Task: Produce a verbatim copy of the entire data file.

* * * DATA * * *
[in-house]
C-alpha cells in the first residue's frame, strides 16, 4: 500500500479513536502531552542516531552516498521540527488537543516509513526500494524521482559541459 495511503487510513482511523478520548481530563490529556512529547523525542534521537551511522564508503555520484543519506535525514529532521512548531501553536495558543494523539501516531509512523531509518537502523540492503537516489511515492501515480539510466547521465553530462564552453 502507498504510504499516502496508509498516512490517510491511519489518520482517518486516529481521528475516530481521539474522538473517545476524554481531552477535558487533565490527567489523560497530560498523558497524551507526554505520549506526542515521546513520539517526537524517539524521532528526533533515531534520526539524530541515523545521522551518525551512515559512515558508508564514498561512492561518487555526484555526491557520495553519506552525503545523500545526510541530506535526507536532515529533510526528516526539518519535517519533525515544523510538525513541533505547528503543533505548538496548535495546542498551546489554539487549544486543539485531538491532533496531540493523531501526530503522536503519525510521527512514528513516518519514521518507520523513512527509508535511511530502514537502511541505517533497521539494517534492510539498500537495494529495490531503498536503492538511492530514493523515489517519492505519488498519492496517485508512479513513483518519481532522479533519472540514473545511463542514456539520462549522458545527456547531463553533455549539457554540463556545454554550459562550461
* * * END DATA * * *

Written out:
[in-house]
C-alpha cells in the first residue's frame, strides 16, 4: 500500500479513536502531552542516531552516498521540527488537543516509513526500494524521482559541459 495511503487510513482511523478520548481530563490529556512529547523525542534521537551511522564508503555520484543519506535525514529532521512548531501553536495558543494523539501516531509512523531509518537502523540492503537516489511515492501515480539510466547521465553530462564552453 502507498504510504499516502496508509498516512490517510491511519489518520482517518486516529481521528475516530481521539474522538473517545476524554481531552477535558487533565490527567489523560497530560498523558497524551507526554505520549506526542515521546513520539517526537524517539524521532528526533533515531534520526539524530541515523545521522551518525551512515559512515558508508564514498561512492561518487555526484555526491557520495553519506552525503545523500545526510541530506535526507536532515529533510526528516526539518519535517519533525515544523510538525513541533505547528503543533505548538496548535495546542498551546489554539487549544486543539485531538491532533496531540493523531501526530503522536503519525510521527512514528513516518519514521518507520523513512527509508535511511530502514537502511541505517533497521539494517534492510539498500537495494529495490531503498536503492538511492530514493523515489517519492505519488498519492496517485508512479513513483518519481532522479533519472540514473545511463542514456539520462549522458545527456547531463553533455549539457554540463556545454554550459562550461